A decade ago, I rolled over in bed one morning and felt some sort of mass in my abdomen. I rolled onto my back and pressed my hand against it – yes, there was something real, solid and frightening in my abdomen. I had been experiencing heavy bleeding during my periods for several months prior and had put off going to the doctor. I was always too busy, had too much on my plate and was too willing to prioritize everything and anything over my yearly physical exam. I lay there, anxious and afraid, unable to ignore the solid something beneath my hand. So, I jumped up and immediately thought about where I could go to find out what this thing was and if it was cancer. It was a Saturday and my doctor’s office was closed, so I went to my local Planned Parenthood and asked for an exam. I was very emotional and the staff was very patient. After the exam, I was told that I most likely had a uterine fibroid and needed to see my gynecologist for diagnosis and treatment.
I remember asking what the hell a uterine fibroid was and being told that uterine fibroids are tumors that grow within and outside of the uterus, that they pose their own health risks but aren’t cancer.
I thanked everyone at the health center. I think I might have thanked them all twice. Then I went home, sat down on the couch next to my dog and cried.
I was relieved but not fully, because uterine fibroids were a mystery. Later that week my gynecologist confirmed the diagnosis of uterine fibroids and we began to work through a treatment plan. I did a lot of research. There were ultrasounds and blood tests and a serious discussion of diet and my general health. What I remember most was that my doctor and I had a great dialogue about my condition and my life. We discussed whether I planned to have children through a pregnancy. I did not and that has not changed. I remember the options that were on the table based on the size and location of my tumors and my age and health. In a matter of days “choice”, so often seen as only having to do with pregnancy or abortion, was suddenly a huge factor in my life. I wasn’t pregnant, trying to get pregnant or even trying to protect my future ability to get pregnant but choice meant the world to me at that moment.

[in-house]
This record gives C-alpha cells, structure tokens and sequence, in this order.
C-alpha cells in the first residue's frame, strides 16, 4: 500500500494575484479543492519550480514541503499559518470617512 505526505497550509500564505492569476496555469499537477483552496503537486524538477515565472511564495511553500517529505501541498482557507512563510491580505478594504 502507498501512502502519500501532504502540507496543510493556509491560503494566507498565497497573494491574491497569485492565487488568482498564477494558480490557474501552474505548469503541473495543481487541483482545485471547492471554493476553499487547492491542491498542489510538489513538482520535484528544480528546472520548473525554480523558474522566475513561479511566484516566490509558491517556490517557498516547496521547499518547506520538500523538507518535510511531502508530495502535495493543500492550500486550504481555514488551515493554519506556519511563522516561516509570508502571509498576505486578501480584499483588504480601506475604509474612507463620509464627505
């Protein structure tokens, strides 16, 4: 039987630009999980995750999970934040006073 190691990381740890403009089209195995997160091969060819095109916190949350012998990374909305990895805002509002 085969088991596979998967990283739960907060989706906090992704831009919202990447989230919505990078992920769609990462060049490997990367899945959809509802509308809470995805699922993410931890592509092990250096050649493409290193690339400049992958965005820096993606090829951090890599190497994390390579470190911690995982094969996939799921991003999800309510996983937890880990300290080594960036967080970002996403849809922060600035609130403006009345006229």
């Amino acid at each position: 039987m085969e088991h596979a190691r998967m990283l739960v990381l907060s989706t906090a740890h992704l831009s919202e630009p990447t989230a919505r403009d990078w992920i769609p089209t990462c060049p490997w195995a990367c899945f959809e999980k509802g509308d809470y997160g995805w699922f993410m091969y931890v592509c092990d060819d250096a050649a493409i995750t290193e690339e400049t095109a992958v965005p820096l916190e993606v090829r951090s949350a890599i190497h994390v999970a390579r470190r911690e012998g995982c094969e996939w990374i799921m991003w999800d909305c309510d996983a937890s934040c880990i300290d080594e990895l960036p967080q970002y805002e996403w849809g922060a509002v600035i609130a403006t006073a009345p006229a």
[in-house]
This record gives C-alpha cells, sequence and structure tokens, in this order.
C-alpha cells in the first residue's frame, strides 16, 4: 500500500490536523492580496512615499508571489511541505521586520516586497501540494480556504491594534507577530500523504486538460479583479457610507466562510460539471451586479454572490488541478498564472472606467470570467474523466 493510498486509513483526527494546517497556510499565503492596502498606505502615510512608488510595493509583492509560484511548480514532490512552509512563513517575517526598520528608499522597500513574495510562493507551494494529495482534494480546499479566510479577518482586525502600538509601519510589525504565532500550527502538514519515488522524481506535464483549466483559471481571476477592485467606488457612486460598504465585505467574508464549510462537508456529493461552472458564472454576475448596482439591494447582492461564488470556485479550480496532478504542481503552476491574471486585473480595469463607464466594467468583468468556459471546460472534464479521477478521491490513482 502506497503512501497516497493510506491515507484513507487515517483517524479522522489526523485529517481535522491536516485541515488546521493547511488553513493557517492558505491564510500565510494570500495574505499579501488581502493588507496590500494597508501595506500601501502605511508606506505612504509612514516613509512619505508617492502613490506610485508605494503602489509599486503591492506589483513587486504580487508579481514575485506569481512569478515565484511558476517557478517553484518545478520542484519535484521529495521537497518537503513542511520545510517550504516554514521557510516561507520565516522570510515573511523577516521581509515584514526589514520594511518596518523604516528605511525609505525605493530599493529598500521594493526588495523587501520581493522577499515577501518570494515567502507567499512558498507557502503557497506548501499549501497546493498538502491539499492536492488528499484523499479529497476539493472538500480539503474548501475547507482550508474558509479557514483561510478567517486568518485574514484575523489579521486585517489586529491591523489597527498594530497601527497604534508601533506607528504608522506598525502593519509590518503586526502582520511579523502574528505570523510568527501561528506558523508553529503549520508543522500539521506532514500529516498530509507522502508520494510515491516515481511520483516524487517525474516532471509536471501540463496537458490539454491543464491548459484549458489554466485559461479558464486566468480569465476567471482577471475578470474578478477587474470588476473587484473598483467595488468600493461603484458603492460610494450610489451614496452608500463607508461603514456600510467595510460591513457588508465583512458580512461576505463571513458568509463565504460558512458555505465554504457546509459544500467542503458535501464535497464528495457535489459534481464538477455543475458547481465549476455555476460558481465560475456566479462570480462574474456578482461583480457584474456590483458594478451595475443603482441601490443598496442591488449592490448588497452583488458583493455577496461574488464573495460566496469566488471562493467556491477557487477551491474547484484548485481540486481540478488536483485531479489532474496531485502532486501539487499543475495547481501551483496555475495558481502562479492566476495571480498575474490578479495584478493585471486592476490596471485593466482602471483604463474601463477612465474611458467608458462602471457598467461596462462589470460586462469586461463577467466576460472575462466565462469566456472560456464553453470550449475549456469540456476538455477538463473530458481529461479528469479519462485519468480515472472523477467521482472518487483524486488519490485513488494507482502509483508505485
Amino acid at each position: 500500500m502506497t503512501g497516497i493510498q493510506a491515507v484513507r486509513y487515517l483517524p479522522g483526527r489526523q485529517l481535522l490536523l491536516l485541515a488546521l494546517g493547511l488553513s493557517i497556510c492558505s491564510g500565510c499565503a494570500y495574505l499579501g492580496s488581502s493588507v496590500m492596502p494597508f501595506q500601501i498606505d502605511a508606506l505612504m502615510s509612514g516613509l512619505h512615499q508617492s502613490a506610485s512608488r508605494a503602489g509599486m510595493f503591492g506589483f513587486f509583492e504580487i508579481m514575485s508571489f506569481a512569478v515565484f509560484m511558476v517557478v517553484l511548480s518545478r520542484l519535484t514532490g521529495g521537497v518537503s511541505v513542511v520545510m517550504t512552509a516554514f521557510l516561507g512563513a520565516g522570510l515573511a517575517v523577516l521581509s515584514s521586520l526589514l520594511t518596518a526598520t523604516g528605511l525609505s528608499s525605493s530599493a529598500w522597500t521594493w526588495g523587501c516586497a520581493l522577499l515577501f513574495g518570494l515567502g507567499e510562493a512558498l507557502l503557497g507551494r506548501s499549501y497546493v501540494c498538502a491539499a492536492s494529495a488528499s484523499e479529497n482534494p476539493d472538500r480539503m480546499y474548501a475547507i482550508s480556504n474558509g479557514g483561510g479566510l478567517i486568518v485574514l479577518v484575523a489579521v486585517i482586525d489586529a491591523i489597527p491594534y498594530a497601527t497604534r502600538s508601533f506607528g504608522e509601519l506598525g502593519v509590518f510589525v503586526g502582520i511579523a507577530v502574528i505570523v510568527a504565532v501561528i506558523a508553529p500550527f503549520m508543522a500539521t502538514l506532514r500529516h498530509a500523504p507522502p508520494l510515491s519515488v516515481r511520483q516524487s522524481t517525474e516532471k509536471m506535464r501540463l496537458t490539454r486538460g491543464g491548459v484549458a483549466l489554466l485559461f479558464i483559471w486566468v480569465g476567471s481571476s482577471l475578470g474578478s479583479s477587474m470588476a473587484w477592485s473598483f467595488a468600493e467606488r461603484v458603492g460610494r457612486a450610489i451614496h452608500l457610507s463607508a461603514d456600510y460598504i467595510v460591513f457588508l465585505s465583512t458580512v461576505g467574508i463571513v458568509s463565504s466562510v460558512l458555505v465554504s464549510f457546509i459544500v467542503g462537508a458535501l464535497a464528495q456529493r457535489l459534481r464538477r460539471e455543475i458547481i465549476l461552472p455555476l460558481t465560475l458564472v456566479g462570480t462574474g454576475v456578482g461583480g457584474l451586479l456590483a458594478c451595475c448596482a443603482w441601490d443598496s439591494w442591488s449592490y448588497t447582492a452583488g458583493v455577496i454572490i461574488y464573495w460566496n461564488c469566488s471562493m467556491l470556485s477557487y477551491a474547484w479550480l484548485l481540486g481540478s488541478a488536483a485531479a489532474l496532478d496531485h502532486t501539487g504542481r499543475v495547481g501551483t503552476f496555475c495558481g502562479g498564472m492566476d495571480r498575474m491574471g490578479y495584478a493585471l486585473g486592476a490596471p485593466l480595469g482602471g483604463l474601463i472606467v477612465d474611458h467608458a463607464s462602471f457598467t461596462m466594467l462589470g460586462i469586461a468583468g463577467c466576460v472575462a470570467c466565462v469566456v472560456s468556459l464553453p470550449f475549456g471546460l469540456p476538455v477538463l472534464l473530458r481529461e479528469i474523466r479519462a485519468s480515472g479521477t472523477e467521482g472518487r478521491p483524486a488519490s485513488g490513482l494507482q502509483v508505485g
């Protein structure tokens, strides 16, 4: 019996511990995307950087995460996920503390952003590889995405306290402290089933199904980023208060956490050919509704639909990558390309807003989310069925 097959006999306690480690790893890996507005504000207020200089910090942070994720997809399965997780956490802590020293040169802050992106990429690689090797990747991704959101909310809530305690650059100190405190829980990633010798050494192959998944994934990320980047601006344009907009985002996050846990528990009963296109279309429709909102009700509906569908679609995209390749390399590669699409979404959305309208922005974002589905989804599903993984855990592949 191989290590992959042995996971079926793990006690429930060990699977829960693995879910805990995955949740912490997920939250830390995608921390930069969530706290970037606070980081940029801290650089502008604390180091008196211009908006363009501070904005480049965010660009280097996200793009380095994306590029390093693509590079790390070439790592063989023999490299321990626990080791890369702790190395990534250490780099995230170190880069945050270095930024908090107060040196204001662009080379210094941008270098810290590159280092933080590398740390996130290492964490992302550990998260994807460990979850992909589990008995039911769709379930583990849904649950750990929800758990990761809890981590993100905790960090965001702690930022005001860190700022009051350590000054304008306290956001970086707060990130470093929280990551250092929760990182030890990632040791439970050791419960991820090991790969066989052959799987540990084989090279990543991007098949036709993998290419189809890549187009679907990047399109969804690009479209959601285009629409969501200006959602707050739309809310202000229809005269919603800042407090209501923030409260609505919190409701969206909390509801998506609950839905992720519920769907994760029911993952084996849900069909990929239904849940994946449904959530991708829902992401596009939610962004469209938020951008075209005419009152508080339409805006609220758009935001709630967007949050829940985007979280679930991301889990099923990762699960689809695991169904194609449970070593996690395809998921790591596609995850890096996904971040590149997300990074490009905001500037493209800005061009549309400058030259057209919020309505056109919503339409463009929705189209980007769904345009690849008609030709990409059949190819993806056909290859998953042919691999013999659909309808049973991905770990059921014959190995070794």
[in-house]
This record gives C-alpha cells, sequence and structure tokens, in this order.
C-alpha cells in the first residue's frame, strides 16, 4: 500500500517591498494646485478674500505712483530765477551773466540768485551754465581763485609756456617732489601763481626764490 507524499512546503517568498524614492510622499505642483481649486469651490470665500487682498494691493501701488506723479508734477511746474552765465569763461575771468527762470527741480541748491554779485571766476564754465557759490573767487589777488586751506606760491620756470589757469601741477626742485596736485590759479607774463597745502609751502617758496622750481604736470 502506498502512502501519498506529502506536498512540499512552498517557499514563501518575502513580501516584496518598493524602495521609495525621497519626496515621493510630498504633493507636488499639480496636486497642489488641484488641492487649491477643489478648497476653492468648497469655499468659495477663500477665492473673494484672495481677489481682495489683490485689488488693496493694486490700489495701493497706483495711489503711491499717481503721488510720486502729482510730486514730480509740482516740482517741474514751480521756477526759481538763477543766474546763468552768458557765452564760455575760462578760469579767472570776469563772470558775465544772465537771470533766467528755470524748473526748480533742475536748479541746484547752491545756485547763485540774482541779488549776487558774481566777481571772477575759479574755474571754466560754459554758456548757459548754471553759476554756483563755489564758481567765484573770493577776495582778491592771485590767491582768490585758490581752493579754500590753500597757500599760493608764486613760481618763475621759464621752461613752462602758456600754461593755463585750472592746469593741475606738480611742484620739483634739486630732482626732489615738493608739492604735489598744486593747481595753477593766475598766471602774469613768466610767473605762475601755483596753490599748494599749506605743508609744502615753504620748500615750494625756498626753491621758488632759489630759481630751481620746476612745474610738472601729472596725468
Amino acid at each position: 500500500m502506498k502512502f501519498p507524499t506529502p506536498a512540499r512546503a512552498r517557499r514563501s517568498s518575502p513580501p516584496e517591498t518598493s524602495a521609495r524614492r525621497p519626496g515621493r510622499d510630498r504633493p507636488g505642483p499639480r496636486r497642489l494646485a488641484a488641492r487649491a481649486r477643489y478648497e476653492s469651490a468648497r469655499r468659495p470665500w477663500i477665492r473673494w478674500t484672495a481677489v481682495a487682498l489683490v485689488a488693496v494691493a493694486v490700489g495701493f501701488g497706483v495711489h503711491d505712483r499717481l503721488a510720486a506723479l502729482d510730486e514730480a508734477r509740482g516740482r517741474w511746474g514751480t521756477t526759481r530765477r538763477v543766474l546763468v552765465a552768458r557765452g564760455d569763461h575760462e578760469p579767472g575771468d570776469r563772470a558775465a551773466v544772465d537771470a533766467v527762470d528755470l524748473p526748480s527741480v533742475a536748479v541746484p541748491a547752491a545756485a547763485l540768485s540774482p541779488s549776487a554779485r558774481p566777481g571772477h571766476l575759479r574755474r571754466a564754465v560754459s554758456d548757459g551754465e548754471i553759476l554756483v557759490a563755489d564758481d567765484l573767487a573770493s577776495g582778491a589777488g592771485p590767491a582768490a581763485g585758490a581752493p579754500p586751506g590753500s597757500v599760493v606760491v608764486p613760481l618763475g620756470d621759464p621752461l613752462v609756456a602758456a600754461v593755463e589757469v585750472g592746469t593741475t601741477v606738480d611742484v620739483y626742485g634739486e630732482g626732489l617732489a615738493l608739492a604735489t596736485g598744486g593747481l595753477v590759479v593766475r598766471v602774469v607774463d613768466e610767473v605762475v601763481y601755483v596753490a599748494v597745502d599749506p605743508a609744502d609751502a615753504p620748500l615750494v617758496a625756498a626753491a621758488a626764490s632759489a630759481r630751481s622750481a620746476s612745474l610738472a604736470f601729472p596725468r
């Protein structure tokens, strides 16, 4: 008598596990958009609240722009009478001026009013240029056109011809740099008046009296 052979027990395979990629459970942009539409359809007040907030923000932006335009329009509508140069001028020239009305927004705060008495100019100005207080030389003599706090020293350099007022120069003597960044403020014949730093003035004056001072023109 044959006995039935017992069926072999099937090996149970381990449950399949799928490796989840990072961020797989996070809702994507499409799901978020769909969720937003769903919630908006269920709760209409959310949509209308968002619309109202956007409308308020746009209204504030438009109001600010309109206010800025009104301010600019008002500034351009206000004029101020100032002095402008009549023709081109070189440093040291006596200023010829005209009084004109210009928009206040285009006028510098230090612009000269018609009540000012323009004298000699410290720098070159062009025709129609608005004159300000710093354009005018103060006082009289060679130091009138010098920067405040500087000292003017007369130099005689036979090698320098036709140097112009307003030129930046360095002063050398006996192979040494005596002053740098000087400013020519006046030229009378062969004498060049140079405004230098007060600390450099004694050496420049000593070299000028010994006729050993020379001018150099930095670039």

Sex. Abortion. Parenthood. Power.
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I entered into a new world of doctor’s appointments and insurance battles. Many of the treatment options for fibroids are classified as fertility treatments and every month my insurance company would reject my claim because they didn’t cover fertility treatments. My doctor’s office guided me through the process of challenging the rejection, confirming that my treatment was not a fertility treatment and then resubmitting the claim. I can’t imagine having to wage those battles without the assistance of the staff at my doctor’s office. As it was, I found the week long back and forth debate that took place every month like clockwork emotionally exhausting. At one point I found myself screaming at the insurance representative in my cube during work, demanding that she acknowledge there are more reasons to treat fibroids than to prepare for a pregnancy.
My debates, arguments and battles have not been limited to insurance representatives. Over the years I’ve made a study of how friends have reacted to my treatment decisions. I’ve had self identified pro-choice friends confront me for taking the pill to manage the heavy bleeding during my periods because they feel fibroids can be managed just fine through a special diet. I’ve had other friends act as if they’d stop talking to me if I chose to have a hysterectomy. When I decided to have my fibroids surgically removed after a year of treatment, a co-worker applauded my decision because it “preserved my reproductive future” while another expressed concern over the risk of my doctor having to perform a hysterectomy if there were complications. I filtered all the advice through the understanding that their hearts were in a good place, but they always seemed to ignore the fact that I was and am an active participant in my treatment. That’s what choice is all about, having the ability to partner with a doctor to make decisions that are right for the individual. That doesn’t mean those decisions would be right for someone else, but that’s the point lots of people missed. This was about my health and my uterine fibroids.